A handy home office
It's a growing trend. Thousands of Canadians are choosing to work from home. Many cite the increased flexibility that a home office provides and the time saved in long commutes as reasons. However, a truly productive requires more than a phone, fax and computer. So, whether you're contemplating making the move or just want a handy place to work in your house, it's time to create a comfortable office space that's right for you.
Choosing a location
Ideally, a room devoted entirely to housing a home office is the best option. A guest room or underused bedroom can serve a dual purpose. If you have tight quarters, a closet, corner nook or stairwell landing can also work well as office space, provided it's thoughtfully designed.
Designing a layout
Calling in a professional to help you design your space is a good idea. If that isn't an option for you, then do your homework. In order to create an efficient floor plan, you'll need to consider all the equipment you'll be using. Most people require two different work stations: one for administrative duties, such as billing, faxing, phone calls and computer work; and another that is project related, such as a meeting, drafting or sewing table.
When choosing home-office furniture, look beyond furniture designed specifically for offices. For example, entertainment units or armoires adapt well to home-office use – their doors can be shut at the end of the day to hide clutter. Standard kitchen cabinetry can also be called to duty with great flexibility. The following is a list of basic items to consider.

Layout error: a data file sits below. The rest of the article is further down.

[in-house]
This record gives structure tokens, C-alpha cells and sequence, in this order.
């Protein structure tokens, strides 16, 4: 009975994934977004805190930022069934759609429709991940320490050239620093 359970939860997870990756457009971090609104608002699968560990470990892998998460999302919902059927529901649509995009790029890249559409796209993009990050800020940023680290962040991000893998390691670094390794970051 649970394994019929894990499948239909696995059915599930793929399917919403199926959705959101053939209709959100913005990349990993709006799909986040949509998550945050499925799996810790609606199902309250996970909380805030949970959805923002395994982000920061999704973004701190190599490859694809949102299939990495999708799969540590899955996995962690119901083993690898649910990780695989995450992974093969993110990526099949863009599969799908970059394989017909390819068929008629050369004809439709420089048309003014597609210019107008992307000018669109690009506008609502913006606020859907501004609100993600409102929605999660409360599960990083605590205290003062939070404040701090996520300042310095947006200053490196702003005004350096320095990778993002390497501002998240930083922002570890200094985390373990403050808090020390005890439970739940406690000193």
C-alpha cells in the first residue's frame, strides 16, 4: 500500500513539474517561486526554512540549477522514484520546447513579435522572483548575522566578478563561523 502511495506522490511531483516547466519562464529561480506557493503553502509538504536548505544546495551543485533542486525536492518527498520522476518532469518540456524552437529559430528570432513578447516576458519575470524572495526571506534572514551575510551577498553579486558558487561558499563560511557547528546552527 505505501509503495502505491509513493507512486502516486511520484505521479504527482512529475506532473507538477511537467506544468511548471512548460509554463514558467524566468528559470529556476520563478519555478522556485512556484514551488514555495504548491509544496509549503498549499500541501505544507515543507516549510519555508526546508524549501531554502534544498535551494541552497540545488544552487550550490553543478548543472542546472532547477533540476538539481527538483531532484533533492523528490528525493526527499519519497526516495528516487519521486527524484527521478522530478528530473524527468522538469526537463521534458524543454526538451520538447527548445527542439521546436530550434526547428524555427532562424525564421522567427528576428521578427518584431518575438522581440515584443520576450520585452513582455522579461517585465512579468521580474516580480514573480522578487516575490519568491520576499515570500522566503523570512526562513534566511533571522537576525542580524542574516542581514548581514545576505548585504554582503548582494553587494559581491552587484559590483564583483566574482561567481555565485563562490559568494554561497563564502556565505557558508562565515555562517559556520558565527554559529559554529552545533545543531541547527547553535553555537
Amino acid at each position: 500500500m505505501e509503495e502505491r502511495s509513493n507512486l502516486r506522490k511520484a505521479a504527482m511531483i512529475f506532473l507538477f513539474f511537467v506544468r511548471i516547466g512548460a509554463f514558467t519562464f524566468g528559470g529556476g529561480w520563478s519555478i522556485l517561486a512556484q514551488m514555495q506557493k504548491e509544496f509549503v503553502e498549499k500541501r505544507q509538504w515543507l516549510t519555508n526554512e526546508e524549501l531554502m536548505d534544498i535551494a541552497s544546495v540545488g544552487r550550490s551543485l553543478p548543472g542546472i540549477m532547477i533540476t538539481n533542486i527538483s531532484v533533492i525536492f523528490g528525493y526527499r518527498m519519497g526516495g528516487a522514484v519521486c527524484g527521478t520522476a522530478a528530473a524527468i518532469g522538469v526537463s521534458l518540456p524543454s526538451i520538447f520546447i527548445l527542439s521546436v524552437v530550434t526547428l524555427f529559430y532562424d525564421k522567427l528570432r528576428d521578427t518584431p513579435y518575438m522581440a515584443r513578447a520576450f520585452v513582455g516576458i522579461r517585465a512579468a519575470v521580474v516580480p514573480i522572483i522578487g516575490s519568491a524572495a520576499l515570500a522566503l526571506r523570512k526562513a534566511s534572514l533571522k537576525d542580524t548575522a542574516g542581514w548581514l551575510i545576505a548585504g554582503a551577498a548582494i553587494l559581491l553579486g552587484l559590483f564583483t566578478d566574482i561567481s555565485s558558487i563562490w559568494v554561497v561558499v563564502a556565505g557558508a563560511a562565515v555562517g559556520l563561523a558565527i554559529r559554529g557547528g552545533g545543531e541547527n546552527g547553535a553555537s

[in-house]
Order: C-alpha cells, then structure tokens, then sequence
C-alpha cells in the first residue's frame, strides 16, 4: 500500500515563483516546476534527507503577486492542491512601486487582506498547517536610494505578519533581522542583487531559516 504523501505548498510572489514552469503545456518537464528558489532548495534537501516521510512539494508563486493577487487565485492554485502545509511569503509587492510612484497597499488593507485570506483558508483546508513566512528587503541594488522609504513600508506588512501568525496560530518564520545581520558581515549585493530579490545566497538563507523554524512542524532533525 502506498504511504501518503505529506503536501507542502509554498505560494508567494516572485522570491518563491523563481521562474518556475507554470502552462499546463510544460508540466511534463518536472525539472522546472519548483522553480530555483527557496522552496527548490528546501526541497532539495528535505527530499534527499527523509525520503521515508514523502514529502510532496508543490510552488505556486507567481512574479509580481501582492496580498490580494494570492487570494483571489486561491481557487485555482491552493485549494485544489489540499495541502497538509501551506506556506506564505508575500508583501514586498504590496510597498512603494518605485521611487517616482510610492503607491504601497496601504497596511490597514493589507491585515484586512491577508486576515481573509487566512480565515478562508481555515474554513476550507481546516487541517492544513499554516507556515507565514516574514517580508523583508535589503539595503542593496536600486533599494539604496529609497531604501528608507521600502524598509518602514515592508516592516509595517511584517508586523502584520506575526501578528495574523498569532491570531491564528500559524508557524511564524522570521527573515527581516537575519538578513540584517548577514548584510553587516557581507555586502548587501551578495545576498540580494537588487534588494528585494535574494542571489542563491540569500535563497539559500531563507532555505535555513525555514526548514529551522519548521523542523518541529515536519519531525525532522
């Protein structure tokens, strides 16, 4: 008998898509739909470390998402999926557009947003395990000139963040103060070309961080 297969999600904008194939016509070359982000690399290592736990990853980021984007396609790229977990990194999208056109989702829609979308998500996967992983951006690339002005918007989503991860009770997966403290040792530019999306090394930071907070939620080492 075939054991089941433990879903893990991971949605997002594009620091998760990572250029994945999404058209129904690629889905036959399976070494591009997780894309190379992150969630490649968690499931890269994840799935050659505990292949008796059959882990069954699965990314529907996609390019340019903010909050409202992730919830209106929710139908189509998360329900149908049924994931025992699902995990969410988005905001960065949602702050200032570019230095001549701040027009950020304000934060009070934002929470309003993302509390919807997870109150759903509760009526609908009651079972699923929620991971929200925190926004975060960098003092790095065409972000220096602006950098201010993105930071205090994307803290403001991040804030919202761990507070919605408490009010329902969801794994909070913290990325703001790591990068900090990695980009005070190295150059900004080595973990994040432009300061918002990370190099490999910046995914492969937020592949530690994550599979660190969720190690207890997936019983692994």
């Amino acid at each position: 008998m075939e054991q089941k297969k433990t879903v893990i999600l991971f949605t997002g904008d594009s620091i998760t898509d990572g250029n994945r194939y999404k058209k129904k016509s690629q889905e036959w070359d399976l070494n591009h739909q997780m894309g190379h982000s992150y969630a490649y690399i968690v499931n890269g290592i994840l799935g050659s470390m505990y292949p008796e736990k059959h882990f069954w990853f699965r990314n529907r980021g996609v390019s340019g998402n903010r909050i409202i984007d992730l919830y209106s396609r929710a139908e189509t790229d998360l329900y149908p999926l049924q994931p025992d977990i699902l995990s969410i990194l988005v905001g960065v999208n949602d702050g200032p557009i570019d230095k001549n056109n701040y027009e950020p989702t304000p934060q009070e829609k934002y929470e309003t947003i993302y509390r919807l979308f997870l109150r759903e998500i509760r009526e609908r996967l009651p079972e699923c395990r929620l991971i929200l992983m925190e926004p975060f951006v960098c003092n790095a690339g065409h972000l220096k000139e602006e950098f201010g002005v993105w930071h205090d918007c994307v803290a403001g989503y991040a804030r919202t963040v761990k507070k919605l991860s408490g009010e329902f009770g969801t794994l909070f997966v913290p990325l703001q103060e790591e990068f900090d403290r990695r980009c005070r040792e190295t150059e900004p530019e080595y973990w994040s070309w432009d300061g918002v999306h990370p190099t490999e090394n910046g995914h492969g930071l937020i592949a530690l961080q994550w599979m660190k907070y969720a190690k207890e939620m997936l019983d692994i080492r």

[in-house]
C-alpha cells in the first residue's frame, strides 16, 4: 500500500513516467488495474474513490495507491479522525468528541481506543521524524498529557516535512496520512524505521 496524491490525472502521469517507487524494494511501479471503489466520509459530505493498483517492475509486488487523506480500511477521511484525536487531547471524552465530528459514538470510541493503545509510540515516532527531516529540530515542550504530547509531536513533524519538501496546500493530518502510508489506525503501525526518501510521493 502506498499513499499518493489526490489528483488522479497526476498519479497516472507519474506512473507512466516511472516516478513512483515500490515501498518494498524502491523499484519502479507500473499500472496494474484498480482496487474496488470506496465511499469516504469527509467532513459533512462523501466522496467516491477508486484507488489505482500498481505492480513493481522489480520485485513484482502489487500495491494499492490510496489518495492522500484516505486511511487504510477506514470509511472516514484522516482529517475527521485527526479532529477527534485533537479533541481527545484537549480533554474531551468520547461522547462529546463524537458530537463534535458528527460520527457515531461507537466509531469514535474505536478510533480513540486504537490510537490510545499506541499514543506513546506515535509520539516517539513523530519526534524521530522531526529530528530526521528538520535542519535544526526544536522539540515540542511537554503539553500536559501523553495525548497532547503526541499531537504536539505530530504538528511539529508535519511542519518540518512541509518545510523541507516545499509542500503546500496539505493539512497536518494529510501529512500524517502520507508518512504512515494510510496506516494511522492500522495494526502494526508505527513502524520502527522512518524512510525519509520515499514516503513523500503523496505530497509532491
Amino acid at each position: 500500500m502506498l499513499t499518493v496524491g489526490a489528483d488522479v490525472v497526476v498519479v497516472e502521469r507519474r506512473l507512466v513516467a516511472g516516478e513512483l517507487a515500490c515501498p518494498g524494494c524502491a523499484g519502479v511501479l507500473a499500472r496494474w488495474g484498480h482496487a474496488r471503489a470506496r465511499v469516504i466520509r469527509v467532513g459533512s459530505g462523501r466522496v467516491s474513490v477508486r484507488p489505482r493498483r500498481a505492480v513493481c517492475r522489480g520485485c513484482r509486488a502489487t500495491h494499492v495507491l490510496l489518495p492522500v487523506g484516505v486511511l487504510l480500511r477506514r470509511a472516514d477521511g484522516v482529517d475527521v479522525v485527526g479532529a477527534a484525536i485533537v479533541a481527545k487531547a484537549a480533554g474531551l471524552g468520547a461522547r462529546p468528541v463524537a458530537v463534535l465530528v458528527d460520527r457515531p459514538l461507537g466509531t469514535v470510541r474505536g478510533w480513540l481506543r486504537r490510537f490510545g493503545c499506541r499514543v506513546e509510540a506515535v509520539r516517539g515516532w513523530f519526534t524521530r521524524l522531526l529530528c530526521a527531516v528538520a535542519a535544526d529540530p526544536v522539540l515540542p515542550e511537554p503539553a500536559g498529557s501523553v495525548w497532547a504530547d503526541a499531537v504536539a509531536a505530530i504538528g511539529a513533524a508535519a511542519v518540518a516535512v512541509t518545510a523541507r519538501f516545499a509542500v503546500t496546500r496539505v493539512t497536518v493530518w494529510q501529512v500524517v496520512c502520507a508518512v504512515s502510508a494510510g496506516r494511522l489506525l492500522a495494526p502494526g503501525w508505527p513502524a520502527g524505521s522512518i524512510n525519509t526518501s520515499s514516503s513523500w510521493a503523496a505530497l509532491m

Desk: The work surface should be at least 20 inches deep with about 18 inches on both sides of the computer.
Chair: For a perfect fit, look for an ergonomically designed office chair with an adjustable seat, armrest and back, as well as tilt tension. A traditional-style chair should have a seat height between 16 inches and 20 inches.
Filing cabinet: A vertical file cabinet approximately 30 inches deep offers ample storage.
Bookcase or shelving: Look for deep, sturdy shelves for convenient at-a-glance storage.
Because you're trying to artfully blend home and work, organization is key. A well-organized workstation will make both your life and job easier. First, analyse your technological needs. Prioritize equipment purchases, such as a computer, printer, fax machine, photocopier and software, according to what you need most.
An efficient home-office work area requires both ambient and task lighting. To avoid eyestrain, lighting should emanate from above or from either side of your computer. Facing a bare window is never a good idea. Shutters, decorative blinds and sheers can provide relief from glare. If your space is limited, consider a tertiary option, such as a floor lamp that will light the ceiling and provide ambient light without taking up desk space. A clip-on light can provide space-saving task lighting.
When buying a computer, consider purchasing a UPS (uninterrupted power supply) as well. Computers, laser printers and large photocopiers should be put on separate circuits because they each draw a lot of power. An electrician can guide you in the best placement of lighting, phone lines, power supplies and cable lines.
Inject your work environment with personality to spark creativity and prevent you from feeling isolated. Surround yourself with objects you love – showcase treasured collections, display family photographs. Draperies and wall-to-wall carpeting will provide warmth and control noise. Since you'll likely be spending a lot of time in your office, it's important that you love your colour scheme. Intense, warm colours are a great stand-in for sunlight – choose terra-cotta, Provençal yellow and eggplant hues. If you love dark walls, weave in texture so that the space doesn't feel oppressive – try wicker, wood and stone accents.
Kimberley Seldon is STYLE AT HOME's decorating editor. For more great decor and design ideas, visit kimberleyseldon.com.